couch potatoes healthy people, as is suggested by other critics? Or is there more to it than that?
Also of note were the family and caretaking situations of each patient, where the women were taken care of by husbands and sexual partners but the males were consistently cared for by family. That’s where it always ends up for women isn’t it? Palmed off by our families of origin onto sexual partners while men always have mommy and daddy to fall back on no matter what, and no matter how pissed off the parents may (or may not) be about it, men’s parents are always there to catch men when they fall. Men almost never have to prostitute themselves for any reason, including to be assured care if they are injured or fall ill, but women consistently do.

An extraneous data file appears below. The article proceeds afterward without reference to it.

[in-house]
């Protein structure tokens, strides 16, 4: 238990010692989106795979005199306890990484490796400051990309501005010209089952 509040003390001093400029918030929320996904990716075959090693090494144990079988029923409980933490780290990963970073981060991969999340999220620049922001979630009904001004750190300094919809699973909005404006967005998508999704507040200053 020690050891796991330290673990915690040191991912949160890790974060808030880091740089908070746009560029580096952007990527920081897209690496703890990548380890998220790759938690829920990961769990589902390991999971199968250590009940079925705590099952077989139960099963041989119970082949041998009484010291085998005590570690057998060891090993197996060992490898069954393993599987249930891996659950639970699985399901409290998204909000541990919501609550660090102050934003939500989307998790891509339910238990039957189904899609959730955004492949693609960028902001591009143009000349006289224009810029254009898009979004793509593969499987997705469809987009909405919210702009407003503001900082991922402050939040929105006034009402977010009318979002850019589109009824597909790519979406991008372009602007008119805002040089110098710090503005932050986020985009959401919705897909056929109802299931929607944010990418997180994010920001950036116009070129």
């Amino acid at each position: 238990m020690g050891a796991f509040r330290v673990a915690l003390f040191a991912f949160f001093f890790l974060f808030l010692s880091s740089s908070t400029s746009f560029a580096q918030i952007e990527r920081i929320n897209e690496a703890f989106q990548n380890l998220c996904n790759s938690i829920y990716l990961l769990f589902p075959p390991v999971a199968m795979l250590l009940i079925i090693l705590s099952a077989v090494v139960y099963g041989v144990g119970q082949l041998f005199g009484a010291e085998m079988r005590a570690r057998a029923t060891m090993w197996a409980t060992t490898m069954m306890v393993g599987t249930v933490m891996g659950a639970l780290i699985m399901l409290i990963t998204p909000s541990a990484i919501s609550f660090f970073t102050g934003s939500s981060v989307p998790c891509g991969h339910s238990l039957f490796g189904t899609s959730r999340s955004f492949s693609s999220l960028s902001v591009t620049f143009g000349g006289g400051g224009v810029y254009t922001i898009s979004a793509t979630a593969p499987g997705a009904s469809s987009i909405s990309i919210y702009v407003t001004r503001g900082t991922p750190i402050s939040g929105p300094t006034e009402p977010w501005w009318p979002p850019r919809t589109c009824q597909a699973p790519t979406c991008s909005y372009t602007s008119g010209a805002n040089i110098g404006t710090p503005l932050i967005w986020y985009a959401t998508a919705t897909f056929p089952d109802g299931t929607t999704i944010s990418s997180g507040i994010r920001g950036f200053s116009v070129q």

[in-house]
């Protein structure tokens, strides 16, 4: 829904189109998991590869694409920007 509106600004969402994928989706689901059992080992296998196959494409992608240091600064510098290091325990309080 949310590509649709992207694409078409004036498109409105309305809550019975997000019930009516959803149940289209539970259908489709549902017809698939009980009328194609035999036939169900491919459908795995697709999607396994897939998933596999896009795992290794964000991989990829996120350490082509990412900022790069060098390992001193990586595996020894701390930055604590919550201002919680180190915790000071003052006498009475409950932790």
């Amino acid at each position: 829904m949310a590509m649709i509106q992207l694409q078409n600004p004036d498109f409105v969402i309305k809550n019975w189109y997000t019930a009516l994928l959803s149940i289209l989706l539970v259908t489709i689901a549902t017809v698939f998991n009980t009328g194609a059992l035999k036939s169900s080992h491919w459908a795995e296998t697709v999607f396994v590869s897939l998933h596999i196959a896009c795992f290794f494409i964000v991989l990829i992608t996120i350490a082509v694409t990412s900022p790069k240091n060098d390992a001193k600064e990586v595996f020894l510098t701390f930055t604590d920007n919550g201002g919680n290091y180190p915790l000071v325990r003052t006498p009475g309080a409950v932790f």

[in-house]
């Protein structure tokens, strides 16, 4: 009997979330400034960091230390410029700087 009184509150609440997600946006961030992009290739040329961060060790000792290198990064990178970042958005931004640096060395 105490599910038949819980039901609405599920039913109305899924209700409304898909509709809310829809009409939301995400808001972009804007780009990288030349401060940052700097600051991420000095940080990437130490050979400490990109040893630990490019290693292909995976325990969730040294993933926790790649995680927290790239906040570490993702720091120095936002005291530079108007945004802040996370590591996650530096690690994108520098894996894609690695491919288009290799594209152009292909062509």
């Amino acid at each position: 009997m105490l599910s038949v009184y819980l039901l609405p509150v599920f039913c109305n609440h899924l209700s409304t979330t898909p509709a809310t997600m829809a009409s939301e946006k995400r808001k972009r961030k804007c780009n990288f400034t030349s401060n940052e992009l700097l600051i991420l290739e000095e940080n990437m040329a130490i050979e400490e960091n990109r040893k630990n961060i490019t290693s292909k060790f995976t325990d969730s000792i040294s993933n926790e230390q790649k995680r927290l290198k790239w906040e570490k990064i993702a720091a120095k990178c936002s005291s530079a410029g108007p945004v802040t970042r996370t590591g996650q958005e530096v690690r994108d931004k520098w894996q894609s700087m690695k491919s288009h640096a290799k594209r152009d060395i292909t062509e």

Of course, this is not recognized or addressed on any level in this series, it’s just my own observation and is consistent with my own experience and that of other patients I know, and have heard and read about. No or virtually no women can count on their families to care for them, and women who are not sexually partnered when they become ill are literally left out in the cold facing homelessness and unable to reliably treat their serious chronic illness once their own resources are exhausted, assuming they had any resources in the first place. And in fact this series shows little else but sick people and their caretakers spending thousands, hundreds of thousands and even millions apiece on alternative care over time. If Alternative Treatment interests did fund this project, best not suggest the treatments don’t work, then, and best imply that the relief they do offer for pain and symptoms are permanent and sustainable, and profound.